Two miscreants of UK electronics have been drafted in by Shipwrec for a 12″ of techno debauchery. Richard Bevan and Joshu Doherty, aka Posthuman, have been addicted to acid from their first contact with the caustic and cruel chords of the TB303. Since then the two cousins have gone on to curate 10 years of I Love Acid as well as doling out some toxic classics of their own. The duo deliver the soured goods once again, starting the audio anarchy with the ominously titled “Netflix and Kill”. Drum patterns are gnarled and nasty in this slow burning jacker where basslines boil over into a thick syrup of late night revelry. The flip is taken over by the bullying sounds of “The Damocles Syndicate.” The track rumbles with venomous menace. Coils of 303 spite bulge and contract under the strict resolve of a stern beat in this ready made floor filler.
“Primus Motor” sees Ekman return to many of the sounds that gained him a reputation as an artist on labels like Bunker and Berceuse Heroique. Although harsh bucking acid lines, pockmarked notes, brutal beats and eerie echo are all present, a new tone has been added to the caustic palette. A psychological nuance, an undercurrent of the inchoate has been investigated and exploited to chilling effect. Crippling psychoses. Debilitating neuroses. Physical pain. Suffering stalks this first full vinyl album. Sinister sounds encircle the eight offerings, hovering like vultures over inhospitable plains of ashen grey, jagged peaks and dark sweeping swamps. Hope is all but drawn away in this bleached audio landscape, drained by sheer synthlines and reduced renderings. Amidst the sorrow and strain there are pin pricks of joy, albeit bleak and pallid ones. An album that unnerves as it engages, a collection of icy radiance and industrial indifference from a dutch master.
Umwelt returns to Shipwrec for his third 12″ on the dutch label in as many years. Encoding the Future sees the French pioneer deliver five tracks of on point electronics. Umwelt is known for his trademark sound of piercing percussion, serrating synthlines and industrial strength bass. These elements are all present on this latest EP but have been carved back to allow strings to soar and pads to resonate. New plains are explored. Frigid elegance is juxtaposed by coarse chords, deep basslines countered by lilting lines. Encoding the Future opens a new chapter for the Lyons based producer as he dives into new textures and tones whilst remaining tethered to his cold electro roots.
1997. ‘Drexciya don’t have no phone. They’re too busy to do your remix’. Mad Mike’s response was short and to the point, enough to put off some; but not Vincent Koreman. Addicted from an early age, the dutch producer dug deeper and deeper into the mythology and mystery of James Stinson and Gerald Donald. The sounds, images and ideas conjured up by the Detroit electro duo pulled Koreman in, his “fascination” growing ever more “intense” as the underwater dwellers sonically prospered. Fast forward twenty years and that fascination has not diluted one drop, in fact the aquatic dream of the wavejumpers is the inspiration for “Recolonization”. These tracks “would have never had existed,” says Koreman, “if it wasn’t for Stinson and Donald creating that great, energetic, abstract electronic music and coupled it with an original vision on the African diaspora, art and culture.” This music is an homage to the enigma of Drexciya, a tribute to the machine marine men who pioneered electro and a vision. Drvg Cvltvre continues that vision, one of “an underwater race” that has reconquered Earth, overcoming “big business, corporate greed and water pollution” to reclaim the surface from man. Forget mankind. Our time is over, ‘Recolonization’ is here.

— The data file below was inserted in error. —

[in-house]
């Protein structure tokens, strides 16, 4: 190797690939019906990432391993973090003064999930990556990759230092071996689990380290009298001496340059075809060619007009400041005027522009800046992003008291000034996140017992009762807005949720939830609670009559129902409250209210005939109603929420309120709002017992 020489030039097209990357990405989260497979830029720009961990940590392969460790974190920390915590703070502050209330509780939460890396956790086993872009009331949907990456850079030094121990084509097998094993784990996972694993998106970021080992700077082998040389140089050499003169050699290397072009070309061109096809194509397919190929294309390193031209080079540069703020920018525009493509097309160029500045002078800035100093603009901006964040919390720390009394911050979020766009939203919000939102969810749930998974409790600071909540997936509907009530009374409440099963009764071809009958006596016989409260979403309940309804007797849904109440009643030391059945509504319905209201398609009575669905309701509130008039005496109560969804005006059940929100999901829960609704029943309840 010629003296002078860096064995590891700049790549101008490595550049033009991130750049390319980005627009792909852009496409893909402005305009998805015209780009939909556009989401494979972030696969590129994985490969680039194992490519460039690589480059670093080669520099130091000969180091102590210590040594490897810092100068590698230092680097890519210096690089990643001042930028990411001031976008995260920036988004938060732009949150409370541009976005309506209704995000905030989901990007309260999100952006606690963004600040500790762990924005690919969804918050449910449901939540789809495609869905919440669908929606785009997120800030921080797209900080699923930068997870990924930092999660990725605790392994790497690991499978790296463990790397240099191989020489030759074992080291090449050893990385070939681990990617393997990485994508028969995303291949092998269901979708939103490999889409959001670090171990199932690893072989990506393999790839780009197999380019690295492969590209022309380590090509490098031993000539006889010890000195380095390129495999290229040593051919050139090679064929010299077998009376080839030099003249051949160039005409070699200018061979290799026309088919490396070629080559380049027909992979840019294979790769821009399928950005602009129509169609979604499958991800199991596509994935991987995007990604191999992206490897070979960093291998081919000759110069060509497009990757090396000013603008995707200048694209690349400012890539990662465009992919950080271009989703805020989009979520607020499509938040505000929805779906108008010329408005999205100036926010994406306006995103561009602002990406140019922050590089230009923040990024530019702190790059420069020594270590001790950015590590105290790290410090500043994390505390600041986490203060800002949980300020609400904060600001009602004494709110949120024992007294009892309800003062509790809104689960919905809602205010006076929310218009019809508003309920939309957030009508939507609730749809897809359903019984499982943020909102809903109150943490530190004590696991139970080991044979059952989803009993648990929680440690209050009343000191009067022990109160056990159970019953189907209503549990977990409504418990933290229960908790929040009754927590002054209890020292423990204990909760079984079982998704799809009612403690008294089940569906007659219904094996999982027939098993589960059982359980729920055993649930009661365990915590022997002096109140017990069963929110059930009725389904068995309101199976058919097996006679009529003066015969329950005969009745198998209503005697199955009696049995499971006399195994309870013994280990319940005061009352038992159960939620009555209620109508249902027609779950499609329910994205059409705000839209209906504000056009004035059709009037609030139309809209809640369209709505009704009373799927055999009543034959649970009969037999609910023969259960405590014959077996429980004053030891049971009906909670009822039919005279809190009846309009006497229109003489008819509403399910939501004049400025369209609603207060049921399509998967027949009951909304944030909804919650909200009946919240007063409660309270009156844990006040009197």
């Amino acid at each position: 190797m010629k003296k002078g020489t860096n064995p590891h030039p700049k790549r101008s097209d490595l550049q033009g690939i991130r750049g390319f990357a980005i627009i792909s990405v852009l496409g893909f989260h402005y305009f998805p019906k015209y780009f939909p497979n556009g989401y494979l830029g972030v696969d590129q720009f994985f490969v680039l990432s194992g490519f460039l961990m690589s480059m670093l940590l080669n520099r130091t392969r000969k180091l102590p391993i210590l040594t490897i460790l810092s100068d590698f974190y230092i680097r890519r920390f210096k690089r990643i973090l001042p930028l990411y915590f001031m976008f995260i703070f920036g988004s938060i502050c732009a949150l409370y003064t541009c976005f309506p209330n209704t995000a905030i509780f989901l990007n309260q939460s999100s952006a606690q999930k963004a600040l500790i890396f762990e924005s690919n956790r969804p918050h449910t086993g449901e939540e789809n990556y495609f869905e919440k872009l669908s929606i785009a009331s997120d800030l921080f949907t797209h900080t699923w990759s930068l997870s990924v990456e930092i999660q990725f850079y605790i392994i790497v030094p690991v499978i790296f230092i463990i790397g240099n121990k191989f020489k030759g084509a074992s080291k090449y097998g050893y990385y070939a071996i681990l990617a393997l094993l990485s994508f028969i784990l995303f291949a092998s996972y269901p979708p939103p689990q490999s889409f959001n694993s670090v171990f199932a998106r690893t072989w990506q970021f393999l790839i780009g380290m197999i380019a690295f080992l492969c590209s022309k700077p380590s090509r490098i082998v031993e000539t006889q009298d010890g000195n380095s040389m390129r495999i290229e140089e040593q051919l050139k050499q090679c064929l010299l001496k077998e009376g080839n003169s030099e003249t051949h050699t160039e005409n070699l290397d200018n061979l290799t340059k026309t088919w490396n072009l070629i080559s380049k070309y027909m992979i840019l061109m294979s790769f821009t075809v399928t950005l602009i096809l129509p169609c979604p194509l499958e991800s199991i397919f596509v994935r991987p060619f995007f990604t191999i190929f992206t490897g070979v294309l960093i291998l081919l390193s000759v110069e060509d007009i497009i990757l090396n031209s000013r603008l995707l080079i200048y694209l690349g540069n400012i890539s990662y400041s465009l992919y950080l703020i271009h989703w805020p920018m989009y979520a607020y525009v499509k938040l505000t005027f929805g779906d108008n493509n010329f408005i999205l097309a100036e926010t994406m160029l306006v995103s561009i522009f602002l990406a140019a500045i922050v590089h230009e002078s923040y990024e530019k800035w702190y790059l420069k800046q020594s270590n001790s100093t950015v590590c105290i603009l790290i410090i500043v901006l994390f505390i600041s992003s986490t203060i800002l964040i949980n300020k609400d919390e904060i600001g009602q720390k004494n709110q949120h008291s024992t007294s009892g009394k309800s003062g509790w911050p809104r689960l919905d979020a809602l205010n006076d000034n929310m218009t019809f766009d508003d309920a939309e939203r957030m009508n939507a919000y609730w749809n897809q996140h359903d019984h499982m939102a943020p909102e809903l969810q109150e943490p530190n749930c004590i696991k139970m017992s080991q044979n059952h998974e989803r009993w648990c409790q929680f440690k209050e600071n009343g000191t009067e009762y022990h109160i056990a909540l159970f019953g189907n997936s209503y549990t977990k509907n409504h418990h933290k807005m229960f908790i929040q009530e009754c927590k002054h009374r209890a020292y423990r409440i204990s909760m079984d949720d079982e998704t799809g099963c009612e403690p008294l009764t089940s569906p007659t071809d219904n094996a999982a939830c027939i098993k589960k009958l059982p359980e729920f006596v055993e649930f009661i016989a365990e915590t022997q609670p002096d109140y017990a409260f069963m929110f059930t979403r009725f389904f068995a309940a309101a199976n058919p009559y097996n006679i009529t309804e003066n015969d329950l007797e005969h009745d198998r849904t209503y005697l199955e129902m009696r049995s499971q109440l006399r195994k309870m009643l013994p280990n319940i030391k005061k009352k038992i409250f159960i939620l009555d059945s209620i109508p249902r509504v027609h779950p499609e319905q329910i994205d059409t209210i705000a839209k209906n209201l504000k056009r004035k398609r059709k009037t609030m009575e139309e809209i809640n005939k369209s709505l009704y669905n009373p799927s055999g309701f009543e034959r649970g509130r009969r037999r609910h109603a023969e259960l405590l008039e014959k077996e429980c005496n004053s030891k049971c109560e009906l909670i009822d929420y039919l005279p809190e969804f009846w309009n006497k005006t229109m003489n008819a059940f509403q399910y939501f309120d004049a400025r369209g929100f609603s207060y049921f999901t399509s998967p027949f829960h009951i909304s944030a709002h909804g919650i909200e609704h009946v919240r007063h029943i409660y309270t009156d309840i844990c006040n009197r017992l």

Quadratschulz delivers his debut album “WW303”. Ten tracks make up this vision, a vision of lazers, pulsing neon and gleaming chrome. Arcade game memories. Curls of acid. Electrofunk vocals. Synth wave chic. And even some past greats. All are lovingly folded together in this rich and diverse collection. Styles are juxtaposed. 303 bars throb and strings soar in the lilting “Der rasende Roland” whereas “Robotic Dancer” struts to a future-world funk. Quadratschulz sculpts his sound with a wonderfully warm and autumnal quality, as in the cascading synth showers of “Ferrofluid.” Yet there are colder moments, the frigid flows of “Kran” sprouting into the chilly house tones of “Piloten.” a Tribute to the groundbreaking LFO is also included. Bleep festooned chicanery is the offering as “Ring The Bell” takes you back to the infamous warehouse parties of 90s Britain.